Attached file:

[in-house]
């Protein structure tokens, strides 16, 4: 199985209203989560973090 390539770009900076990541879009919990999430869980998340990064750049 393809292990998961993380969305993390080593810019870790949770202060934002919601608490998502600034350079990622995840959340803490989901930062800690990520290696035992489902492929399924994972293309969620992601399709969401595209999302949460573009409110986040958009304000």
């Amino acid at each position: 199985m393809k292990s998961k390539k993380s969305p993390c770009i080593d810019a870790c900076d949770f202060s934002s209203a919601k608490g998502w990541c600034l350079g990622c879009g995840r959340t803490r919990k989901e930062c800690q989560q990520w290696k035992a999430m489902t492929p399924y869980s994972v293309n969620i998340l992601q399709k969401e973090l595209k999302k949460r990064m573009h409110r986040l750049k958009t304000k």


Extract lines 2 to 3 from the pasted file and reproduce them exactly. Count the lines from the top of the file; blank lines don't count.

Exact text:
């Protein structure tokens, strides 16, 4: 199985209203989560973090 390539770009900076990541879009919990999430869980998340990064750049 393809292990998961993380969305993390080593810019870790949770202060934002919601608490998502600034350079990622995840959340803490989901930062800690990520290696035992489902492929399924994972293309969620992601399709969401595209999302949460573009409110986040958009304000």
């Amino acid at each position: 199985m393809k292990s998961k390539k993380s969305p993390c770009i080593d810019a870790c900076d949770f202060s934002s209203a919601k608490g998502w990541c600034l350079g990622c879009g995840r959340t803490r919990k989901e930062c800690q989560q990520w290696k035992a999430m489902t492929p399924y869980s994972v293309n969620i998340l992601q399709k969401e973090l595209k999302k949460r990064m573009h409110r986040l750049k958009t304000k």